In the early 2000s, San Antonio-based biomedicine company Incell Corp. began creating a “redivax” platform, a so-called plug-and-play vaccine, that could be produced more quickly because the fundamental basics of the vaccine don’t change. The genes of a new virus can be added to make the vaccine specific to a particular disease, said Dr. Mary Pat Moyer, founder, CEO, and chief science officer of Incell. 

Like a house, the only thing that needs to be added before move-in are the decorations, she said, comparing adding the genes of the new virus to doing finishing touches. Competing researchers, meanwhile, are still working to build the house, Moyer added.

Moyer said she and her co-workers received plasmids – tiny bits of genetic information – from the SARS-CoV-2 virus a few weeks ago. All Incell needs to do is “plug in” these bits of genetic information into Incell’s U.S. Food and Drug Administration-approved vaccine base, she said. The redivax would then need final approval from the FDA before clinical trials could start, she added.

Meanwhile, San Antonio infectious disease specialist Dr. Robert Zajac believes a tweaked version of a treatment he developed in the 1980s could be the answer to decreasing the number of COVID-19-related deaths.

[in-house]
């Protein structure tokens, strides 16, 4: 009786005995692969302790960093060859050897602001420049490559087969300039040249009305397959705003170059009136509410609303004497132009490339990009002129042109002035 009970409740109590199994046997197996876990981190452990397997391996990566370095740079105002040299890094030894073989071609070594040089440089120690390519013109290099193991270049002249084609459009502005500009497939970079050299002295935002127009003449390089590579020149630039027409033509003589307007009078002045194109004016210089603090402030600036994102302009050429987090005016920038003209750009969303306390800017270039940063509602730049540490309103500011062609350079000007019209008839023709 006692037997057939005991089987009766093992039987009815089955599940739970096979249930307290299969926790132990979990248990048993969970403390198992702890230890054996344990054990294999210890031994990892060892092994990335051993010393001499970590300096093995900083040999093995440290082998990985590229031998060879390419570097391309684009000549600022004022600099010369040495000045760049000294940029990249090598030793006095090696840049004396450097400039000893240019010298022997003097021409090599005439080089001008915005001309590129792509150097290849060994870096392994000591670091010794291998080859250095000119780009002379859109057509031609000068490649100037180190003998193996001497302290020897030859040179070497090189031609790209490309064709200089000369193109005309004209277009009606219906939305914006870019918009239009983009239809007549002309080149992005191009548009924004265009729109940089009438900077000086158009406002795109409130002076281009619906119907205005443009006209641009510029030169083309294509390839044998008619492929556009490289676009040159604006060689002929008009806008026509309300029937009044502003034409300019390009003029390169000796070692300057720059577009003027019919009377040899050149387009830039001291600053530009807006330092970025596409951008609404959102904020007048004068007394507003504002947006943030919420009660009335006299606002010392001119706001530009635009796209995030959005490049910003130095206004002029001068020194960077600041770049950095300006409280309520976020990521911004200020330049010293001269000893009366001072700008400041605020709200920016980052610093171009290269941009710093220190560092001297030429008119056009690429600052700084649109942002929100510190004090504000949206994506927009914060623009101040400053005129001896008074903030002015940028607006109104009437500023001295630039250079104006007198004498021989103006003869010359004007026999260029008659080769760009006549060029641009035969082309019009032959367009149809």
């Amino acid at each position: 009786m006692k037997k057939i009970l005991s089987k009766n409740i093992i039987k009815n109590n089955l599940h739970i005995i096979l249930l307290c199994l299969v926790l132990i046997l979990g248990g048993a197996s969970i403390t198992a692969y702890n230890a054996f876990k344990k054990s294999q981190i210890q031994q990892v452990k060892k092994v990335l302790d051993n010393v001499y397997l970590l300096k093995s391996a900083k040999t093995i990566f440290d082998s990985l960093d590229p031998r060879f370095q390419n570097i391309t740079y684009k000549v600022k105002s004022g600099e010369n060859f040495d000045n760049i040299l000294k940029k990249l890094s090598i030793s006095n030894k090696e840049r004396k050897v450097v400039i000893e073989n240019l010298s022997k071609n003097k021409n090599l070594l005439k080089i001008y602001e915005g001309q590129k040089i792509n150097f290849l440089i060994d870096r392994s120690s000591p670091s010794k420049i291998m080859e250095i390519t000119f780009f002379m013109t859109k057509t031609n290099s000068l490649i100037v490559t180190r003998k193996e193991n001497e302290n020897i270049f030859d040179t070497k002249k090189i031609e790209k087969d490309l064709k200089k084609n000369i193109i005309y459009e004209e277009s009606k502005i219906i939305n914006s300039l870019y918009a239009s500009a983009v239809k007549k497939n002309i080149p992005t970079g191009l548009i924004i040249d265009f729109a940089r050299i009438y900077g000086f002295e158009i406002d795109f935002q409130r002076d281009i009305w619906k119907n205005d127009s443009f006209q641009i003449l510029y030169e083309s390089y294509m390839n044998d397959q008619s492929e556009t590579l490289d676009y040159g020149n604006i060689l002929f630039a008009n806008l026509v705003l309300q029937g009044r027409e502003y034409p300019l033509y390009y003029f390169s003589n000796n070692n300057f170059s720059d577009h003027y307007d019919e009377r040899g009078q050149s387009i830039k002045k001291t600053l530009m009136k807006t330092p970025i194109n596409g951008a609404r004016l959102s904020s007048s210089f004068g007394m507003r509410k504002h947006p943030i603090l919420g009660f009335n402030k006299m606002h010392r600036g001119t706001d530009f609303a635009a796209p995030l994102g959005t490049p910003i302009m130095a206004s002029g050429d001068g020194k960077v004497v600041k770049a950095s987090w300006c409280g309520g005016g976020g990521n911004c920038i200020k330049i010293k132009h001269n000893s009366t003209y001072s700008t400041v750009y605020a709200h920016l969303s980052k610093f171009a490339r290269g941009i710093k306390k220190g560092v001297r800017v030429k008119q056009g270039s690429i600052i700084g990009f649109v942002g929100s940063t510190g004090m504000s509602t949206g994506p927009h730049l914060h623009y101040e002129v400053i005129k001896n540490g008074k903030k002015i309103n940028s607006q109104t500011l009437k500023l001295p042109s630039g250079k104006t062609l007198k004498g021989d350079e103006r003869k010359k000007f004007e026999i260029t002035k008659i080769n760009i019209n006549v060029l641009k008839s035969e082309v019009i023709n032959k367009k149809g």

Zajac has written up a proposal of this treatment – dubbed an “anti-inflammatory mitochondrial cocktail bundle,” or the AIM bundle for short – that he plans to present to a major hospital system in San Antonio within the next month.

Zajac said the cocktail bundle is a mix of vitamins, medications, steroids, and immunoglobulins – a type of antibody – that is given to a patient intravenously in an attempt to help bolster a weakened immune system. The treatment works by calming the patient’s overreacting immune response, Zajac said. He said he saw success in versions of this treatment when he and critical care specialist Dr. David Marks used it in 2009 and 2013.

The downside of the AIM bundle is its cost – between $2,000 and $2,500, he said. 

Lindsey Carnett covers the environment, science and utilities for the San Antonio Report.